Aurora Cannabis (TSX:ACB)(NYSE:ACB) has been one of the worst-performing marijuana stocks on the TSX. It has lost 36% in market value in the last year and is down 94% from all-time highs. The Canadian pot giant has been impacted by multiple issues that include negative profit margins, high inventory levels, and massive shareholder dilution.
However, its focus on cost efficiencies and the prospect of cannabis legalization south of the border make Aurora Cannabis an attractive bet for contrarian investors. Let’s see if ACB stock can rebound in the second half of this year and recover a part of its losses.
Decline in sales
In the fiscal third quarter of 2021 ended in June; Aurora Cannabis reported a sales decline of 25% year over year. Net cannabis revenue slumped 21% primarily due to a 53% decline in its consumer products vertical. This was offset by a 17% rise in medical marijuana products. Aurora Cannabis attributed the ongoing pandemic to its less-than-impressive sales in the March quarter.
Its adjusted EBITDA loss narrowed to $24 million in Q3 compared to its year-ago loss of $49.6 million. However, analysts estimated the company’s EBITDA loss at $10 million. During its fiscal Q3 of 2020 earnings call, Aurora Cannabis said it expected to post a positive EBITDA by the end of the second quarter of fiscal 2021.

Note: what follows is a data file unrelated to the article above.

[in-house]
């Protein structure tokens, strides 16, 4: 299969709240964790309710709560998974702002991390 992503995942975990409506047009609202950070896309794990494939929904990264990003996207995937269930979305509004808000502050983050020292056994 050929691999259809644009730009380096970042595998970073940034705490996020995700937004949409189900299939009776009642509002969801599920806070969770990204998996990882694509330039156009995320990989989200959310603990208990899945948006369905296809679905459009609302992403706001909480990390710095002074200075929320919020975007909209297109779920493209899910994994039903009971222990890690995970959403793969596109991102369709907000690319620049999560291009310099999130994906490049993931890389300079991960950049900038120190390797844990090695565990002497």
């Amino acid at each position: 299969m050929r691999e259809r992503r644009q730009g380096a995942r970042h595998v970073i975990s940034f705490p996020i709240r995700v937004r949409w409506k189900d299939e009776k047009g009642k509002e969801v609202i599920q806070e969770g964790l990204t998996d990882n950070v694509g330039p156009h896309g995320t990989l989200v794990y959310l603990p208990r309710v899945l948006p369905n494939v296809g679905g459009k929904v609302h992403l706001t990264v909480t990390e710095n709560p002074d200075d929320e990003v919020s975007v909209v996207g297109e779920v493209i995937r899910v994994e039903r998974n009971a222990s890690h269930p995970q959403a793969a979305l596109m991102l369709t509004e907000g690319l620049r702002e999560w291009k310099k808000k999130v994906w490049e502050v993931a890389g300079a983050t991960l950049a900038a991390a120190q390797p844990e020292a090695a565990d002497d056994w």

If you account for depreciation as well as inventory writedowns, the company’s gross loss stands at $72.4 million. In the prior-year quarter, it reported a gross profit of $23 million. Further, Aurora Cannabis burned over $85 million worth of cash in Q3 and increased liquidity by $172 million via an equity raise.
The company ended Q3 with a cash balance of $525 million and a debt balance of $481 million, which means further shareholder dilution is in the cards. In fact, ACB is planning to raise US$300 million according to a recent prospectus filing.
Aurora Cannabis’s valuation and more
Aurora Cannabis confirmed it will now shift focus to high-margin products in the medical marijuana space, which will improve its profit margins. This might seem a logical move given the company is rapidly losing market share in Canada’s recreational cannabis space.
Aurora Cannabis has managed to increase sales from $55 million in fiscal 2018 to $278 million in fiscal 2020. However, analysts expect sales to decline by 7.6% to $257.7 million in 2021, and increase by 27% to $327 million in 2022. Comparatively, its loss per share is forecast to narrow from $33.94 in 2020 to $0.76 in 2022.
Aurora Cannabis is reducing its losses by cost savings and not by economies of scale. It has shut down operations in a couple of facilities to meet lower-than-expected demand, which has contributed to its stock decline.
ACB stock is valued at a market cap of $2.06 billion, which suggests its trading at a forward price-to-2022 sales multiple of 6.13, which is steep for a loss-making entity grappling with tepid growth. Bay Street analysts have an average price target of $8.4 for ACB stock, which is almost 20% below its current trading price, making it a high-risk bet right now.